EDITOR’S NOTE: Daily case counts have never been perfect, but at this point in the Omicron-driven wave, they’re a deeply flawed metric. Overall the pandemic, the case counts have been based on polymerase chain reaction (PCR) testing done by provincial bodies like Alberta Health Services, but those testing protocols have shifted to prioritize high-priority groups and people in higher risk settings, like health-care workers. So there are likely to be thousands of cases going untested, or tested but not reported, since there is no system for cataloguing at-home rapid antigen tests.
As a result, Nation World News will de-emphasize case counts in our coverage, in favor of data and metrics that experts now say are more illuminating — such as COVID-19 hospitalizations and intensive care unit (ICU) admissions, which help us understand Omicron’s The impact on the health-care system and severity of illness it causes, as well as the testing positivity rate, which if it starts to level out and come down could indicate the wave has peaked.
- Alberta Premier Jason Kenney, Health Minister Jason Copping and Dr. Deena Hinshaw, Alberta’s chief medical officer of health, gave an announcement on Alberta’s plan to lift COVID-19 public health restrictions.
- Alberta will be removing its public health restrictions in a phased manner, Kenny said Tuesday.
- This will occur in three steps:
- Stage One will take effect Tuesday night at 11:59 pm and will remove the restrictions exemption programremove restrictions on food and beverage at entertainment venues, and remove capacity limits for all venues, except those that have a large capacity.
- Starting Feb. 14, there will be no masking requirements for children and youth 12 years old and younger, and there will be no masking requirements for children and youth in schools for any age.
- Stage Two will take effect March 1 at 12 am, and will remove indoor masking, remaining school requirements, youth screening for entertainment and sports, removal of capacity limits on all large venues and entertainment venues, limits on indoor and outdoor gatherings lifted and mandatory work from home lifted. This stage is contingent on hospitalizations trending downward.
- Kenny says the province is working toward a third stepwhich does not have a date, where people would no longer be required to isolate if they have COVID-19, and COVID operational and outbreak protocols will be lifted in continuing care facilities.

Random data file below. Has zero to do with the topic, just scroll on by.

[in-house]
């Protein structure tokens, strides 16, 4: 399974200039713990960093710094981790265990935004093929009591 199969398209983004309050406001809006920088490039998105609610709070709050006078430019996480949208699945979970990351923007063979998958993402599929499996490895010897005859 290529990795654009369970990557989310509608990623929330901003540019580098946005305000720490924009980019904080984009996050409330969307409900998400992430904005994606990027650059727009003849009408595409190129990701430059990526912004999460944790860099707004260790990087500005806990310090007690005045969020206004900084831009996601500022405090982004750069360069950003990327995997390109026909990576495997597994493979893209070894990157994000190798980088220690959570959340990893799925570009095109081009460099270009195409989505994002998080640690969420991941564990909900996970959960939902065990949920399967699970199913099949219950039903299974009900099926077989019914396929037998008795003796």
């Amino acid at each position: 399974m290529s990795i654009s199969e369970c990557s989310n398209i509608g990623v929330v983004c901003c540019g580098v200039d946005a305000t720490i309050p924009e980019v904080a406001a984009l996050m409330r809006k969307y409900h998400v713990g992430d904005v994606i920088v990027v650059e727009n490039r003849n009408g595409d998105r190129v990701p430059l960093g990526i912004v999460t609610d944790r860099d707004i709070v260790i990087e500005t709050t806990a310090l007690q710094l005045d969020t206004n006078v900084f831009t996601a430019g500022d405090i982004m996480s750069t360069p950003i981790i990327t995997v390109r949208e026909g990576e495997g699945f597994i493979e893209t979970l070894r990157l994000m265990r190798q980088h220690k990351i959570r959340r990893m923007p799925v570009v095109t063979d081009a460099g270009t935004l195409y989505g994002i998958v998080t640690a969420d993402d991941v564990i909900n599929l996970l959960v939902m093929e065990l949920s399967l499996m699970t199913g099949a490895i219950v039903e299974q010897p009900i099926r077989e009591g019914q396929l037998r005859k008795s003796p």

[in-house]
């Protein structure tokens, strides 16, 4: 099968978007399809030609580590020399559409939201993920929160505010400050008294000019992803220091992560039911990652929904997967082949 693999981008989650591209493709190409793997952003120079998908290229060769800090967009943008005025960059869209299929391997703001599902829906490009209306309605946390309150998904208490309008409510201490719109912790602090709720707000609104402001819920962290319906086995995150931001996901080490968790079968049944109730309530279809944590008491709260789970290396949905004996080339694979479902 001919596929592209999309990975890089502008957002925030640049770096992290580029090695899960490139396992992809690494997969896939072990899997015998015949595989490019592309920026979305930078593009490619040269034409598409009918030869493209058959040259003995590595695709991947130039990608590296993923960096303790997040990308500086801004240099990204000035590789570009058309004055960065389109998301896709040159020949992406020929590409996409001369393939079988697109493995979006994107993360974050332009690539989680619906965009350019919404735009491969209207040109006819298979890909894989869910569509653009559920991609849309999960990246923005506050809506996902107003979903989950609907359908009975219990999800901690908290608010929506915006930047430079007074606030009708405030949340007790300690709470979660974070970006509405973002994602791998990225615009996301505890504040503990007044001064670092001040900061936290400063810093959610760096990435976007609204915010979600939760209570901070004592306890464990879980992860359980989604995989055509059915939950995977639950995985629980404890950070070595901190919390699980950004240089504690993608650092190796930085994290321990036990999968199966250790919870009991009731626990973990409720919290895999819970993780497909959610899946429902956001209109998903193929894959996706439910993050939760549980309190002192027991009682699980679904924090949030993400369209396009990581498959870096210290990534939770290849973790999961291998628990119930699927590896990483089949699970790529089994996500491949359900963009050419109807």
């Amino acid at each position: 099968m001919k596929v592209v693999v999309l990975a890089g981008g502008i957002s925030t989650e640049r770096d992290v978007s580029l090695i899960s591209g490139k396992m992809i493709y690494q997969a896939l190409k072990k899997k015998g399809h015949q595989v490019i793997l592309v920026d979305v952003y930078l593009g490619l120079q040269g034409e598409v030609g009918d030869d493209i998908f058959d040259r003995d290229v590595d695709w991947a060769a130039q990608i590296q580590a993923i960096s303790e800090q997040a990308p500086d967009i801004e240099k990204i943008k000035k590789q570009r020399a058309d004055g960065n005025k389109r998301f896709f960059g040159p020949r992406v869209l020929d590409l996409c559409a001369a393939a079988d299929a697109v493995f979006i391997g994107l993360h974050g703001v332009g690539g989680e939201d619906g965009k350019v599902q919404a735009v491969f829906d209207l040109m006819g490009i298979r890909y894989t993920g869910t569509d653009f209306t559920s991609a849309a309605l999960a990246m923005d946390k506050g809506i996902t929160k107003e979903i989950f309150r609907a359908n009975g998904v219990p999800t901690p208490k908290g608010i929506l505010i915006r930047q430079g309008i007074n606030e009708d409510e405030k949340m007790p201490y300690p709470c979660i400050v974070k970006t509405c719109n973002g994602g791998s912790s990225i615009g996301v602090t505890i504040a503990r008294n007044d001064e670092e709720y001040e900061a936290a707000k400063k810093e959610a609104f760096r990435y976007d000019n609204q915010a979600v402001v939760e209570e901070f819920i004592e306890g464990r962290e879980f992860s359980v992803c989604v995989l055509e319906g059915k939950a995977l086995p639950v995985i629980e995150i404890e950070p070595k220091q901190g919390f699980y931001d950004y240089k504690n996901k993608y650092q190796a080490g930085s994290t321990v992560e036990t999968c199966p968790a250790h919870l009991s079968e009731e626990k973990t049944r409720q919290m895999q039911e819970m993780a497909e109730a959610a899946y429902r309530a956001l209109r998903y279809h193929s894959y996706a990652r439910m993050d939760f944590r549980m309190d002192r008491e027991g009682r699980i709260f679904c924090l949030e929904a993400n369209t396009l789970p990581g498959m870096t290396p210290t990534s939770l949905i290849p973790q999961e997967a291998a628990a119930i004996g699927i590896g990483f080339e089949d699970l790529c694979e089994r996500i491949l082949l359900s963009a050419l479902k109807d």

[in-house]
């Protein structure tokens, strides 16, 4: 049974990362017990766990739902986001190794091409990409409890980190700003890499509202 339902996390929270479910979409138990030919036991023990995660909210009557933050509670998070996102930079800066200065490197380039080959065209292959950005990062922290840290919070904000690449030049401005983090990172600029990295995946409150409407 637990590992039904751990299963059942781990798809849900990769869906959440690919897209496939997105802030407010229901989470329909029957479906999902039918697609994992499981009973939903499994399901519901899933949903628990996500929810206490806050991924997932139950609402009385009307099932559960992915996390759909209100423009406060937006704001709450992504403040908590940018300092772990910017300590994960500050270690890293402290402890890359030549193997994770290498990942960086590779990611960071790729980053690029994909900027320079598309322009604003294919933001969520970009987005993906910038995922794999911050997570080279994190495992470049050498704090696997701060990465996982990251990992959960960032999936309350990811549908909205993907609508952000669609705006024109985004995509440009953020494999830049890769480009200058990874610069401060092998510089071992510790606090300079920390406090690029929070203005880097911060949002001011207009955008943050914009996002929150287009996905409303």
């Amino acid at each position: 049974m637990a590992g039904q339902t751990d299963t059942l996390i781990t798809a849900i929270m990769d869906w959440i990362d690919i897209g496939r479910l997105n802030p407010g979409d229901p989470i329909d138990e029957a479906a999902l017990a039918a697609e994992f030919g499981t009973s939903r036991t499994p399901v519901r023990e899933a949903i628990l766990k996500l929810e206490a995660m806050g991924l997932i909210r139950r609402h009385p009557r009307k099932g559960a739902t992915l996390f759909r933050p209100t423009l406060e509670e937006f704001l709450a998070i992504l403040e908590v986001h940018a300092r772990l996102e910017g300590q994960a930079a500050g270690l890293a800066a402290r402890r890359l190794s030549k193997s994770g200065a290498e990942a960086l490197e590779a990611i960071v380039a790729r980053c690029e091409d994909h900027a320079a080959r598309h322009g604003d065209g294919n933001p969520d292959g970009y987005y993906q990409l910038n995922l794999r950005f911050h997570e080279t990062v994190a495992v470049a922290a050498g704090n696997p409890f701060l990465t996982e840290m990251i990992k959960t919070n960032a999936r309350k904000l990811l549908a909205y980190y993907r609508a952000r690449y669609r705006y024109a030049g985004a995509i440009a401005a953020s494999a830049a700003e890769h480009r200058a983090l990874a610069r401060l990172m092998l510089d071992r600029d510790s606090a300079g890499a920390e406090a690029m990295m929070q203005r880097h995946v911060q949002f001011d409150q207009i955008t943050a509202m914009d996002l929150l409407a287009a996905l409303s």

- Copping said the stages are all conditions-based approach, based on hospitalization trends.
- Copping said vaccine eligibility will be expanded for those between the ages of 12 and 17 who have additional risk factors will be eligible for a booster dose Feb. 15.
- The City of Calgary said the announcement from the province to remove COVID-19 public health restrictions – specifically the Restrictions Exemption Program – in three phases will result in the end of the city’s vaccine passport bylaw.
- However, the city says its face-covering bylaw will not be affected by this change, and a face covering or mask will still be required for everyone over two years of age in indoor public spaces and public vehicles.
- The province reported 11 more COVID deaths on Feb. 9. A total of 3,696 Albertans have died of COVID-19.
- 1,615 people are in hospital with COVID-19 and 135 people are in ICU.
- there are 1,684 new cases of COVID-19 as of Feb. 9 from 5,748 tests.
- Alberta has 28,896 active cases of COVID-19.
- The true figure is likely 10 times that number given that high caseloads have overwhelmed the ability of the system to test outside high-priority groups, according to Hinshaw.
Acute care outbreaks:
- As of Feb. 9, there are outbreaks at 38 AHS and Covenant Health acute care facilities across the province.
- Following the province’s announcement, the Calgary Catholic School District said its health measures in CCSD buildings will stay in place until further notice. CCSD will communicate any changes or updates to its COVID-19 policy directly with parents/guardians and staff.